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For anyone following the Great Haskell Record Debates, is there still a proposal on the table anything like this?

data Name (s :: String) = Name

class Has (name :: String) (record :: *) (field :: *) | name record -> field where
_ getField :: Name name -> record -> field
_ setField :: Name name -> field -> record -> record


data Foo = Foo { x :: Int }
data Foo = Foo Int
instance Has "x" Foo Int where
_ getField _ (Foo x) = x
_ setField _ x (Foo _) = Foo x
-- No declaration for 'x' is generated. 'x' is NOT a variable.

(r.x) ==> getField (Name :: Name "x") r
(.x) ==> getField (Name :: Name "x") -- syntactically like a section

r { x = foo } ==> setField (Name :: Name "x") foo r
({x = foo}) ==> setField (Name :: Name "x") foo -- Desugars to composition for multiple assignments
({x =}) ==> setField (Name :: Name "x") -- Only one field assignment allowed here
-- Type-changing assignment is NOT allowed for records

fun (Foo { x = pat })
fun __tmp@(Foo _) | pat <- getField (Name :: Name "x") __tmp

- Compatibility is completely broken.
- Type ambiguities will be a bear, and likely require some heavyweight defaulting reform.

Still, this appeals to me in a lot of ways. In particular, the idea that record field names are not variables feels like getting something right that Haskell initially got wrong.
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What do you mean by "record field names are not variables"?
I mean that there is no variable called x. There is a desugaring for syntax of the forms (r.x) or (.x) or (r {x = ...}) and so on, but those places where x occurs are not expressions, and x isn't a variable. Field names get their own namespace via the Has class.
Does it let you make a fundep saying that the string and record type determine the field type?
Just to clarify, this wasn't meant to be a working model, or a complete proposal! Just a question about how much of this has been explored in the debate (which I sadly have not had a prayer of keeping up with).
I think you might be able to have two separate classes, Has as you had above, and HasP (allowing polymorphic updates) as follows:

class HasP (name :: String) record field | name record -> field where
  getP :: Name name -> record -> field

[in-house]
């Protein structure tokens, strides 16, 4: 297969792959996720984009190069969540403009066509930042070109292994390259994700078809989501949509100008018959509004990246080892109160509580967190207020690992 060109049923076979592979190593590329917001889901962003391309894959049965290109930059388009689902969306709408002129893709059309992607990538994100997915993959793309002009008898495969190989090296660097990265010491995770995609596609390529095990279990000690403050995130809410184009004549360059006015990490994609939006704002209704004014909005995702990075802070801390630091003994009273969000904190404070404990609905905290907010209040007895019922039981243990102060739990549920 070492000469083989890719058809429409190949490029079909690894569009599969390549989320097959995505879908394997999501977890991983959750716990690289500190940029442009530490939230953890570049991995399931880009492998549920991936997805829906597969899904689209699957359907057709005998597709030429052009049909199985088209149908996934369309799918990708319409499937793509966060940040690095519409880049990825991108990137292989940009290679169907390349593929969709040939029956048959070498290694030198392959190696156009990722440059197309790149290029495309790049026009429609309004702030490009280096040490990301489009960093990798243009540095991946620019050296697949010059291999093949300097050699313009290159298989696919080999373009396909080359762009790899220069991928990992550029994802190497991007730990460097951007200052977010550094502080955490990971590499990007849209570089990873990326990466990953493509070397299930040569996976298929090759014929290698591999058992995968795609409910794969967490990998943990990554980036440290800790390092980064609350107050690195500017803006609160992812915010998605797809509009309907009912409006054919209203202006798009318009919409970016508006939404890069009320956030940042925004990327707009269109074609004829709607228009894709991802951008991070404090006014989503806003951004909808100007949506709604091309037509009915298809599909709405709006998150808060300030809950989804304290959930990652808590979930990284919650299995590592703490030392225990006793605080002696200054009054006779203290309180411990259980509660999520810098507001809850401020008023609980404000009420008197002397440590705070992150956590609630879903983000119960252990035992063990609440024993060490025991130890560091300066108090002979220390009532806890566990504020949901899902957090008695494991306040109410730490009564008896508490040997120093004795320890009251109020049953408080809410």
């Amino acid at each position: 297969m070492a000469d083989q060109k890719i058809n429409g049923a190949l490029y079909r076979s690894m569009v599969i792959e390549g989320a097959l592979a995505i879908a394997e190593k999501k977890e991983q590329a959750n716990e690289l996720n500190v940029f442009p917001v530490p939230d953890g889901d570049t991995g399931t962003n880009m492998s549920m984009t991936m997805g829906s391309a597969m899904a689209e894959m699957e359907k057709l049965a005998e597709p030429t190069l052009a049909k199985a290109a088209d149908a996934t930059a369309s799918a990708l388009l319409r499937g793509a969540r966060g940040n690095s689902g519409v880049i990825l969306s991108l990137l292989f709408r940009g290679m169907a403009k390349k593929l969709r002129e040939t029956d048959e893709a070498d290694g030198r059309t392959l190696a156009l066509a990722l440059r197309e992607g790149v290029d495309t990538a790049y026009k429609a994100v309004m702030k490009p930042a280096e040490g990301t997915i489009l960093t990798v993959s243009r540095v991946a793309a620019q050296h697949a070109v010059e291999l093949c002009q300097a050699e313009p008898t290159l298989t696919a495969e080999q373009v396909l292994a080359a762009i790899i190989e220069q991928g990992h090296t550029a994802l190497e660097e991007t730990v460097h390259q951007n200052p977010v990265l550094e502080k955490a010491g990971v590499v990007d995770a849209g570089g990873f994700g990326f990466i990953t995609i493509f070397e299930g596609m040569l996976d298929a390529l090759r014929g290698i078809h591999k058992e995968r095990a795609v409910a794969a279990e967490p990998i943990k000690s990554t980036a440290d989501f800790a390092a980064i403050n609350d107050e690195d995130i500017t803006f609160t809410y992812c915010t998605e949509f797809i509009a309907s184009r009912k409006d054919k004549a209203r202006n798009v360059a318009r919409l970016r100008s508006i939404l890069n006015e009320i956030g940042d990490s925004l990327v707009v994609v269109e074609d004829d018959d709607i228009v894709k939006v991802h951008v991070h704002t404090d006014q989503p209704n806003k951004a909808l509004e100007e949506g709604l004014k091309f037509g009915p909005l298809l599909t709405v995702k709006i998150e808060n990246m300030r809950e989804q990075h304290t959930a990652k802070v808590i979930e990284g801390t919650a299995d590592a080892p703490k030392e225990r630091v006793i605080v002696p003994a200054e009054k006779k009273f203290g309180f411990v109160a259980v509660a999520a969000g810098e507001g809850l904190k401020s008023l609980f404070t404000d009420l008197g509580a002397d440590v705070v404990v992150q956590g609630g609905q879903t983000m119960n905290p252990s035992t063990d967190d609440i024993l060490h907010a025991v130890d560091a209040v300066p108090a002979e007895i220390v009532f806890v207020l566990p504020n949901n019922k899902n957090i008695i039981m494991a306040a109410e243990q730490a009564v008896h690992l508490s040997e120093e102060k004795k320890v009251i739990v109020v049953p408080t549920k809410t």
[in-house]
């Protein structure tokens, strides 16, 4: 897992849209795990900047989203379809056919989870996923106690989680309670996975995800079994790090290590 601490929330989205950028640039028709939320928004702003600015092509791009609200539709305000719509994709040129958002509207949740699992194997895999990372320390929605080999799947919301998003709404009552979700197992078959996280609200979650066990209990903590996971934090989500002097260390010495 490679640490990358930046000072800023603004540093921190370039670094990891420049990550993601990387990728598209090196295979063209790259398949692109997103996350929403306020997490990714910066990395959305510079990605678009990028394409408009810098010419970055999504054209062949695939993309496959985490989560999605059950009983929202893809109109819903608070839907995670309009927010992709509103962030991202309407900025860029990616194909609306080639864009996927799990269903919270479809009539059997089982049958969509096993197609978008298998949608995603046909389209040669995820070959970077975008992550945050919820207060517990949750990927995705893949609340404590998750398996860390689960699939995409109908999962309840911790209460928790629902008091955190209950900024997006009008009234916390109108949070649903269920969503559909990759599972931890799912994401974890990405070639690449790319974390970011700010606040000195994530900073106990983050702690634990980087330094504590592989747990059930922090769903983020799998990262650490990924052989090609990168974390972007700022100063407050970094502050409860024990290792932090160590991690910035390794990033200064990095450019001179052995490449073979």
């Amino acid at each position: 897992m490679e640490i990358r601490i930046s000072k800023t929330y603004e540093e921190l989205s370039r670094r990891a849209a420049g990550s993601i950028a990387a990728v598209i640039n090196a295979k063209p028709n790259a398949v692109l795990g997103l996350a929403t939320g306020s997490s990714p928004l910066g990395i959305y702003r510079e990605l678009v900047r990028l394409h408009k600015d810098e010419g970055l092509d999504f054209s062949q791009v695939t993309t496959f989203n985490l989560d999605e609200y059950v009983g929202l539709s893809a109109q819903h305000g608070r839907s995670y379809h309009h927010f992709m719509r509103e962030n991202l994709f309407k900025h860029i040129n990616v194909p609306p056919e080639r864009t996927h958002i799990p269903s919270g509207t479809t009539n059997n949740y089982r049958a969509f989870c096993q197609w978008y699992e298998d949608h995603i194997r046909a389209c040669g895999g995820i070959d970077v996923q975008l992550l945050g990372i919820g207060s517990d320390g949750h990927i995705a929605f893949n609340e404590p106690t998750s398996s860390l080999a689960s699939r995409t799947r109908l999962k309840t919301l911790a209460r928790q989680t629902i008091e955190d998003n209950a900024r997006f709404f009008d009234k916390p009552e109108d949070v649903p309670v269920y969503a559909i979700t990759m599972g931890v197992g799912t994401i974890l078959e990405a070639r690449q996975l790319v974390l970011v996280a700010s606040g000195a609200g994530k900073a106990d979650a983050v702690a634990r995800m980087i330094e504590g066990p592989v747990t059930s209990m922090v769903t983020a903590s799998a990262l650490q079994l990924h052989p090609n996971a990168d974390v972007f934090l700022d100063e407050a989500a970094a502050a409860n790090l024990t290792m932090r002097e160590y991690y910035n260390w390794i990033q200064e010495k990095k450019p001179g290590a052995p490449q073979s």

setP :: HasP name record' field' => Name name -> field' -> record -> record'

But I haven't experimented with it and might be overlooking something silly.

Edit: yes, I'm up too late, and this makes no sense.
I'm not clear on how that would work, but I'll think it over. Another thing I missed entirely is controlling exports. Instances are automatically exported, meaning you couldn't have unexported record fields. Obviously that won't do.
Yeah, I was just being silly: there's nothing linking the record' type to the record type, which prevents you from doing anything useful with it.
Yes, it has been discussed. It's blocked because:

(a) If you have a record with several polymorphic fields, you cannot perform an update that would change the type of that field using your desugaring above.

(b) Issues with fields of higher-rank type. I forgot the details.
(b) would be that polymorphic types are not first class when you use type classes. You can not have an instance for 'forall a. ...'.

They are also disallowed on the right of type families, apparently. So changing the fundep to an associated type wouldn't work.
This is the proposal I like best, but the lack of a way to handle type-changing updates does seem to be a problem.
+Simon Marlow Is it really that big of an issue? Type-changing updates are, in a sense, inherently global -- even if you need only update one field, that fact comes from knowing that a type parameter doesn't occur in the types of the remaining fields. On the implementation side, it also depends on a uniform representation of the type in memory. So it's not reasonable to expect to do them without complete knowledge of the type. Would it be the end of the world if they had to be written as constructing a complete new value, with a nice error message that tells people what to do?

I say this in full recognition of the fact that a syntax for constructing new values without using positional parameters is a gaping hole in what I've written above... but maybe the official SORF proposal has solved that one!
Another way of putting the point. Given:

module Test (Foo, x) where
data Foo a = Foo { x :: a, y :: Int }

I can currently say:

*Test> :t \r f -> r {x = f}
\r f -> r {x = f} :: Foo t -> a -> Foo a

I think that is very wrong. It leaks information about the field y, which I intentionally did not export, along with the data constructor. If I then change the type of y, I get

*Test> :t \r f -> r {x = f}
\r f -> r {x = f} :: Foo a -> a -> Foo a

But the only change I made was to the details of some non-exported field. I'd say the current system is broken for allowing type-changing updates, and they should be disallowed.